On Wednesday evening I attended a private Dinner for Managing Partners in Liverpool. Liverpool Law Society President, John Ballam, and his fellow officers, hosted the event. Attendees included representatives from solicitors’ firms of all sizes. Bankers, consultants, and others who support the legal profession also came along. As well as an excellent dinner, this is what we got out of it.
Why I went to the dinner
I wear many hats in my role as Director of Donoghue Solicitors. I am lucky to get to:
- Represent clients and supervise my colleagues in their roles.
- Be responsible for the growth and management of my firm, and promote it through networking, media, and other ways where possible.
- Help and support the legal profession and wider society.
The day-to-day duties that come with practising law, and running my practice, are a full-time job in themselves. So, I find time out-of-hours and at weekends for other things, such as Wednesday’s dinner.
I am not alone.
At my table I talked with Alison Lobb, the former President of Liverpool Law Society. She worked hard during her year as President by attending many events nationwide in an official capacity. I suspect she has some good tips on juggling commitments for Nina Ferris, next year’s President.
Purpose of Meeting
One of the reasons for the dinner was to talk about Liverpool Law Society broadly. The Society has over 2,200 members in practice, and is one of the largest local Law Societies in England and Wales.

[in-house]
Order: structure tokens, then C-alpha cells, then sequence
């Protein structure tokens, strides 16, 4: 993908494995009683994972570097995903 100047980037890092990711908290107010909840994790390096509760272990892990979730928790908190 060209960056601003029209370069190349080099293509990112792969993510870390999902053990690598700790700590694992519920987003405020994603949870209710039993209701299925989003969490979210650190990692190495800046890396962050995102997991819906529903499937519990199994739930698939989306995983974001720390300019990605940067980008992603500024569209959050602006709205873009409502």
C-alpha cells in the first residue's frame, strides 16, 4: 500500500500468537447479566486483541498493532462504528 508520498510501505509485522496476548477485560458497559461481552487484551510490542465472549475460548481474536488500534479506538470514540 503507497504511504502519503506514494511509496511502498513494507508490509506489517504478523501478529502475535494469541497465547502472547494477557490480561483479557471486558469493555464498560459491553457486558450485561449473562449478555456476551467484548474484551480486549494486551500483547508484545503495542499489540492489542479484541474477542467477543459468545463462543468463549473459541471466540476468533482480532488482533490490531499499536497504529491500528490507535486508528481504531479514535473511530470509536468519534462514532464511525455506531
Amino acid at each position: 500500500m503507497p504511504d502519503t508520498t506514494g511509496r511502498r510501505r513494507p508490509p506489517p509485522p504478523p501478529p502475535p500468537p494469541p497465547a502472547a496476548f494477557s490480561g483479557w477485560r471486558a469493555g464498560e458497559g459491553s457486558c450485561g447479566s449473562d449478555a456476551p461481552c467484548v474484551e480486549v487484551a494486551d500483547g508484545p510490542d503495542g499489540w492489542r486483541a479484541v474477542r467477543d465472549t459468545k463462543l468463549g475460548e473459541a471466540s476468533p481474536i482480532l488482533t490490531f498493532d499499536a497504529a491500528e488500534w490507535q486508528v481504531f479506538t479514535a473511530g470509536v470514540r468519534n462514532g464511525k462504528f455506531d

The legal environment is changing quickly. We discussed things like:
- What is Liverpool Law Society there for?
- What more can it do to help members?
- How can it stay relevant?
One area we focused on was training.
Everyone agreed that the legal training offered by Liverpool Law Society is excellent. Its pull means that leading experts in every field come to Liverpool to train members. These include Kerry Underwood, Helen Swaffield, and Dominic Regan.
But recently there has been a big change which affects training providers like Liverpool Law Society. Solicitors have moved from a points-based system of Continuing Professional Development to the new “Competency Standard”. This means that lawyers have more flexibility in how they keep up-to-date with the law and enhance their knowledge. The challenge for training providers is how to keep members coming to courses, conferences etc.. Everyone had comments and ideas.
What Next for Liverpool Law Society?
The dinner ran late into the evening. It was well worth it. The Society’s officers heard plenty of ideas which they will take to the General Committee. I was encouraged by the enthusiasm and creativity expressed by the group. Because the attendees were both business-owners and lawyers everyone had valuable input. The Society was formed 190 years ago. With the help of events like Wednesday’s dinner, it will see many more.
Kevin Donoghue is the Solicitor Director of Donoghue Solicitors. Contact him here.